Nooks and the Print Disabled (the elephant in the room)

I’ve been thinking about the issue of providing access to materials for the hard of sight while balancing those needs with those of the Library and the community. This stemmed from a bunch of comments on the ALA Council Listerv, some in person, and one or two on my blog. The issue is pretty serious, especially since the National Society for the Blind is threatening to sue any library that starts a Nook lending library. I have a couple of thoughts on this whole problem and of course I have some solutions that I’d love to hear your thoughts on.

First of all, let me make this one clear – On many forums I have read that libraries should offer Kindles instead of Nooks. This argument is brought up because some of the Kindle Content and the device itself at least has some features to help the sight impaired. However, this is NOT going to happen. I have a lot of issues with both Kindles and Amazon and some of their practices. They also will not work with libraries in any kind of meaningful way. They continuously change their terms of agreement and if you get one representative to give you the go ahead, you still run the risk of another saying no AFTER you buy all the Kindles. Of course Buffy Hamilton lays it all out here too. I have read way too many horrible library stories against both Amazon and Kindle to use those.

Updated – *I am having people comment that Kindles are NOT print disabled friendly, my paragraph above was in response to messages that people have sent me that said that they were and that therefore we should provide Kindles instead of Nooks. Either way, it’s not a viable solution*

There was a comment on my blog that we force Barnes and Noble to make the device navigable for the blind. I would love this to happen, however I have a doubt that it’s going to happen anytime soon, or soon enough, but I would love people to keep the pressure up so please keep that fight going!

One of my most basic (and least favorite) solutions is that most libraries offer access to the same content through a multitude of other systems that work for the sight impaired. Some of the ones that I can think of are, CD audio books, Playaways, and downloadable audio books on computers and other MP3 devices. If the same content is made available in audio version, would this be a way to ensure that we are properly serving the needs of the Hard of Sight Community? This question admittedly comes out of ignorance, and I’d love to hear people’s thoughts on this specifically.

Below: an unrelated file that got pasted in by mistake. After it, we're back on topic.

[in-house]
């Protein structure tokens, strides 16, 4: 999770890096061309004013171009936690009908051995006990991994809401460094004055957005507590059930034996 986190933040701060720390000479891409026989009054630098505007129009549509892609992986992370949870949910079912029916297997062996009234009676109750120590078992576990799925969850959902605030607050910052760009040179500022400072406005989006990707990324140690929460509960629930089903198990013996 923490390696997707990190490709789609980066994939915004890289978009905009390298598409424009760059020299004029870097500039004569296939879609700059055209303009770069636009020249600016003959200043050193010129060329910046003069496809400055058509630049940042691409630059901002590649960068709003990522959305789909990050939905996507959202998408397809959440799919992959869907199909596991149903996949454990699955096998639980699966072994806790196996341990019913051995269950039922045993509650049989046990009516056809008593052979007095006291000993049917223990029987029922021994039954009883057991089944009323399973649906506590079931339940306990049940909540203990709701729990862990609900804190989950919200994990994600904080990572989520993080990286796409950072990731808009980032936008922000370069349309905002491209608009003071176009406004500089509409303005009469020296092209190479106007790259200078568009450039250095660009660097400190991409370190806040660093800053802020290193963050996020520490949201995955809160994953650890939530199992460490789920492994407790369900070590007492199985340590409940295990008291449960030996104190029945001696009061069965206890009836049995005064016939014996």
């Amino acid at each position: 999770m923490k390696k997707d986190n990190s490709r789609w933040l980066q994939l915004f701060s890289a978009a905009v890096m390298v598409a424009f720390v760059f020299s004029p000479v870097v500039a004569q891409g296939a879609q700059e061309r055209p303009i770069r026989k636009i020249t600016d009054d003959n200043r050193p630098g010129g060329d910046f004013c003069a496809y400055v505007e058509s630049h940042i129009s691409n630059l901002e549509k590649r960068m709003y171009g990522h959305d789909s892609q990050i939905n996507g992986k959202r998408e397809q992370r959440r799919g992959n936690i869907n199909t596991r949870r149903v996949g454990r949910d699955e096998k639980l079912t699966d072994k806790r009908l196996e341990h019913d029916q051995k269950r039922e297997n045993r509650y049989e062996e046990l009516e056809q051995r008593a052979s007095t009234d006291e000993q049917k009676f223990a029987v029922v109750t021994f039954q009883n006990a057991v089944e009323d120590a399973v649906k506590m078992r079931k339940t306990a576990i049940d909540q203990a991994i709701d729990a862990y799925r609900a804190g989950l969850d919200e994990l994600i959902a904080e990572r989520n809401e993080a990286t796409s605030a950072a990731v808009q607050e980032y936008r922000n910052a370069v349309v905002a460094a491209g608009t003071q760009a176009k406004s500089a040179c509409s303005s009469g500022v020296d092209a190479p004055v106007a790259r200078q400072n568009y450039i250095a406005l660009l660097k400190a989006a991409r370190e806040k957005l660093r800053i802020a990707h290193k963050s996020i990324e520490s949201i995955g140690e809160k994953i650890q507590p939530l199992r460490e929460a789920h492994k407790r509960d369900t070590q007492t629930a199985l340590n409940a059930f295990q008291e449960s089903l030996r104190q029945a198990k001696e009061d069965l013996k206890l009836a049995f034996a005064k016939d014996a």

In California we also have an amazing library that we can get a wide range of materials from for our patrons. The California State Library loans braille, cassette and digital talking books, magazines and playback equipment to Californians unable to read conventional print. I know that this solution may not be the same as the Nooks, but I think people will be able to get the resources a lot faster than they would a Nook since the waitlist for most Nook devices is crazy if Sacramento Public Library is any indication of its success.

Here is my real thought for a solution though. We could offer materials via something like an Ipod Nano. They would hold a high amount of material just like a Nook, but in audio format. If I’m reading these reports right, then I think this would be a very legitimate solution. But really, I’d like to hear people’s thoughts on this before we go out and buy them.

The library (and me), love serving all people in our community and we really strive to do just that. We are navigating a new environment and I would love to hear people’s legitimate solutions before we start running around suing each other. We are here to help each other learn and grow and we can do that together by crowdsourcing some solutions. Help me come up with some solutions team.